59 Metropolitan police officers have been sacked or punished for racist behaviour in the past five years, a Freedom of Information (FOI) request has revealed.
The police force dismissed 18 officers and disciplined 41 after receiving complaints about race discrimination, the Evening Standard reported.
The figures also showed that 37 racial discrimination cases were referred to the Independent Police Complaints Commission (IPCC) between January 2012 and May this year.
In the past five years, more officers were fired than in the previous decade, when six officers were forced to depart for racist behaviour. In total, 120 police officers were found guilty of racism between 1999 and 2011. The majority received a sanction, most commonly a fine.
In 1999, the Metropolitan force was branded "institutionally racist" in the Macpherson Report, commissioned to investigate the response to the 1993 murder of black teenager Stephen Lawrence.
Since the Macpherson Report was published, the IPCC has received 550 complaints of officers accused of racist behaviour.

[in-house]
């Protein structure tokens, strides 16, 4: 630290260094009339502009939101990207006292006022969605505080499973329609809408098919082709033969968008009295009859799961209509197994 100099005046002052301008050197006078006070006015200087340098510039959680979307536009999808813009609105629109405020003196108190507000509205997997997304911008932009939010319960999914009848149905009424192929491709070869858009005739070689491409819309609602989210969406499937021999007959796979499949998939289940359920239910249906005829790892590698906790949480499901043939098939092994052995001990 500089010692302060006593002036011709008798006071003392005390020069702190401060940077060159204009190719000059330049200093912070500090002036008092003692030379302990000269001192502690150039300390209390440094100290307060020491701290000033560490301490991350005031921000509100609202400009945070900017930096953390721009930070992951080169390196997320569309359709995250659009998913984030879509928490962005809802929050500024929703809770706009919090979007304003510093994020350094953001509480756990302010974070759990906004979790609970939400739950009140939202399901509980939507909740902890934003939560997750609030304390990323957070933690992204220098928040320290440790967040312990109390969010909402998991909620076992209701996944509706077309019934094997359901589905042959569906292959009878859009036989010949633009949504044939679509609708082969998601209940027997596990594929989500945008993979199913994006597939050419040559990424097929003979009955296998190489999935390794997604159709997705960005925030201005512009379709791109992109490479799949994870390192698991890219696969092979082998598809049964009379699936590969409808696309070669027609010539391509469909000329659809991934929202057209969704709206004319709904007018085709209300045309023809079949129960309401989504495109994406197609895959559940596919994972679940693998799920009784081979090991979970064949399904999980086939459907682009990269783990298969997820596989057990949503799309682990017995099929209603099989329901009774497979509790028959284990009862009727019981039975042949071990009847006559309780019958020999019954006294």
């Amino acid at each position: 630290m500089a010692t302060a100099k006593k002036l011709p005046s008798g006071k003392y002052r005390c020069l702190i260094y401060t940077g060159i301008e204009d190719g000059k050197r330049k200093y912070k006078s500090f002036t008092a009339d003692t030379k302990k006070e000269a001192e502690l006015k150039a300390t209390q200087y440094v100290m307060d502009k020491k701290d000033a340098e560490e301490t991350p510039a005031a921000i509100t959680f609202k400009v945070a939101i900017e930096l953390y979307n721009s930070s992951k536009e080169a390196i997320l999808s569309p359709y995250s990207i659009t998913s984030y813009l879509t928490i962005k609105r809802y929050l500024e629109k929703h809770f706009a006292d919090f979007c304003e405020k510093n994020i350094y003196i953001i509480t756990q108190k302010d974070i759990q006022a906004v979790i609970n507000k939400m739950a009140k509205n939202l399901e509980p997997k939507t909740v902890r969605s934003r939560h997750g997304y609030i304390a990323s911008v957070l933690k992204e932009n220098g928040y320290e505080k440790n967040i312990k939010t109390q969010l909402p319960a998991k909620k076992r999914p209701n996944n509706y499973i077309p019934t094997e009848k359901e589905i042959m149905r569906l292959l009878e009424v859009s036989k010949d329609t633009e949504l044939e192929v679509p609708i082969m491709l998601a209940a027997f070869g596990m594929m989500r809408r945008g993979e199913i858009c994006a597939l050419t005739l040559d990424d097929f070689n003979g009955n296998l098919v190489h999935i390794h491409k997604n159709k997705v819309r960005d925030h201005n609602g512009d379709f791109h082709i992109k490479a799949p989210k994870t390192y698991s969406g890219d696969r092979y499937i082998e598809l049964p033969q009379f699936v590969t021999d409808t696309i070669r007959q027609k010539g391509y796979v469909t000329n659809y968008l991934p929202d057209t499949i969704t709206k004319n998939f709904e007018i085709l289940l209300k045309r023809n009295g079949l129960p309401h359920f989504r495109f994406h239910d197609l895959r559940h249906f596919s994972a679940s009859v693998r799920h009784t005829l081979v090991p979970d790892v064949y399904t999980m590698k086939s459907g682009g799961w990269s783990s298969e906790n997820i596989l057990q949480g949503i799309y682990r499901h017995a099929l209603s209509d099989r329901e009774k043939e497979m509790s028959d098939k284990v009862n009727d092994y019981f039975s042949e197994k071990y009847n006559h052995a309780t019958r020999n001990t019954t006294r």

Examples of racist behaviour include one officer remarking that an area in London needed to be "ethnically cleansed" and racist comments sent via messaging apps.
In 2013, PC Alex MacFarlane was sacked after a recording emerged of him telling a black suspect: "The problem with you is that you will always be a n*****."
Another off-duty officer racially abused a ticket inspector when he asked the friends he was travelling with to pay a penalty fare.
Retired superintendent Leroy Logan, who chairs the Metropolitan's Black Police Association, told the Evening Standard he was "saddened" by the figures.
"This saddens me as an officer who gave evidence at the Stephen Lawrence inquiry. Nothing has really significantly improved so I am led to only come to the same conclusion — that the organisation is institutionally racist," he said.
Scotland Yard has vowed to improve diversity in the force, as currently only 13.4% of its workforce is non-white.
When asked to comment on the FOI figures, a police spokesperson said: "Staff must act with professionalism and integrity at all times. Where conduct is proven to have fallen below standards expected, the MPS will take robust action to ensure staff are appropriately disciplined."
The figures were published on the same day as Labour MP David Lammy's review into racial bias in the criminal justice system.
Lammy's report revealed a huge disparity between the number of BAME and white offenders who end up in prison. One of the concerning examples of disparity included the statistic that BAME individuals are 240% more likely to end up in prison for drug offences than white offenders.